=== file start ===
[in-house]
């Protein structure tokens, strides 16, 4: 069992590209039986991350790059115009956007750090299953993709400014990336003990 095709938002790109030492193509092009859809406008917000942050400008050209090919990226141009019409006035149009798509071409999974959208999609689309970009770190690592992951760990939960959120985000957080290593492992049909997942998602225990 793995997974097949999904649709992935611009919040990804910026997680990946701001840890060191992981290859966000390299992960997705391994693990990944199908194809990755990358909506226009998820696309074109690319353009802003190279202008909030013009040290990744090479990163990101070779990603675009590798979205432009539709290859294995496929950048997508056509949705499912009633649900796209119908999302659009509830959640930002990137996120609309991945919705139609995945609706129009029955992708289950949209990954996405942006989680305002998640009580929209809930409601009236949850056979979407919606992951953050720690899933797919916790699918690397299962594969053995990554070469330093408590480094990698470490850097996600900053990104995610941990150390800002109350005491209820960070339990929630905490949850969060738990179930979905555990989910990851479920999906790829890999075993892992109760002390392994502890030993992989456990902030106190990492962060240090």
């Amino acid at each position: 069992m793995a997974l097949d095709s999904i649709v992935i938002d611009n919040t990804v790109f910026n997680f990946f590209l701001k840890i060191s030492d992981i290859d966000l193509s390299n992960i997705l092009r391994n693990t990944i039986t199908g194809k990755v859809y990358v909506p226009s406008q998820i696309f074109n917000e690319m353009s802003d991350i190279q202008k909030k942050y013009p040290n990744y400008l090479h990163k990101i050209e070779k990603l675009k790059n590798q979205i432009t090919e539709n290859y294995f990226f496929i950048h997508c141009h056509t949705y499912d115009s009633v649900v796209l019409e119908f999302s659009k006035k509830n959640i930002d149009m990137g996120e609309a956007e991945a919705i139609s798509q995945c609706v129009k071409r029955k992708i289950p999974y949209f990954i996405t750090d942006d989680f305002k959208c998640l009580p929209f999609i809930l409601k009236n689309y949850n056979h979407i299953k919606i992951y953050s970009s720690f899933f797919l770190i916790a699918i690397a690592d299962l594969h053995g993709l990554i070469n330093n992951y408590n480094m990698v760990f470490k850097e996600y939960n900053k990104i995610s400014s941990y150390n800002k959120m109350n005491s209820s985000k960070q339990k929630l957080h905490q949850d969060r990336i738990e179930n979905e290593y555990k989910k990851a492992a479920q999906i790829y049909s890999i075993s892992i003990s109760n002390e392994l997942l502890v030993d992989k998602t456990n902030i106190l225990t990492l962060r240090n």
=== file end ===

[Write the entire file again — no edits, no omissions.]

[in-house]
């Protein structure tokens, strides 16, 4: 069992590209039986991350790059115009956007750090299953993709400014990336003990 095709938002790109030492193509092009859809406008917000942050400008050209090919990226141009019409006035149009798509071409999974959208999609689309970009770190690592992951760990939960959120985000957080290593492992049909997942998602225990 793995997974097949999904649709992935611009919040990804910026997680990946701001840890060191992981290859966000390299992960997705391994693990990944199908194809990755990358909506226009998820696309074109690319353009802003190279202008909030013009040290990744090479990163990101070779990603675009590798979205432009539709290859294995496929950048997508056509949705499912009633649900796209119908999302659009509830959640930002990137996120609309991945919705139609995945609706129009029955992708289950949209990954996405942006989680305002998640009580929209809930409601009236949850056979979407919606992951953050720690899933797919916790699918690397299962594969053995990554070469330093408590480094990698470490850097996600900053990104995610941990150390800002109350005491209820960070339990929630905490949850969060738990179930979905555990989910990851479920999906790829890999075993892992109760002390392994502890030993992989456990902030106190990492962060240090």
């Amino acid at each position: 069992m793995a997974l097949d095709s999904i649709v992935i938002d611009n919040t990804v790109f910026n997680f990946f590209l701001k840890i060191s030492d992981i290859d966000l193509s390299n992960i997705l092009r391994n693990t990944i039986t199908g194809k990755v859809y990358v909506p226009s406008q998820i696309f074109n917000e690319m353009s802003d991350i190279q202008k909030k942050y013009p040290n990744y400008l090479h990163k990101i050209e070779k990603l675009k790059n590798q979205i432009t090919e539709n290859y294995f990226f496929i950048h997508c141009h056509t949705y499912d115009s009633v649900v796209l019409e119908f999302s659009k006035k509830n959640i930002d149009m990137g996120e609309a956007e991945a919705i139609s798509q995945c609706v129009k071409r029955k992708i289950p999974y949209f990954i996405t750090d942006d989680f305002k959208c998640l009580p929209f999609i809930l409601k009236n689309y949850n056979h979407i299953k919606i992951y953050s970009s720690f899933f797919l770190i916790a699918i690397a690592d299962l594969h053995g993709l990554i070469n330093n992951y408590n480094m990698v760990f470490k850097e996600y939960n900053k990104i995610s400014s941990y150390n800002k959120m109350n005491s209820s985000k960070q339990k929630l957080h905490q949850d969060r990336i738990e179930n979905e290593y555990k989910k990851a492992a479920q999906i790829y049909s890999i075993s892992i003990s109760n002390e392994l997942l502890v030993d992989k998602t456990n902030i106190l225990t990492l962060r240090n």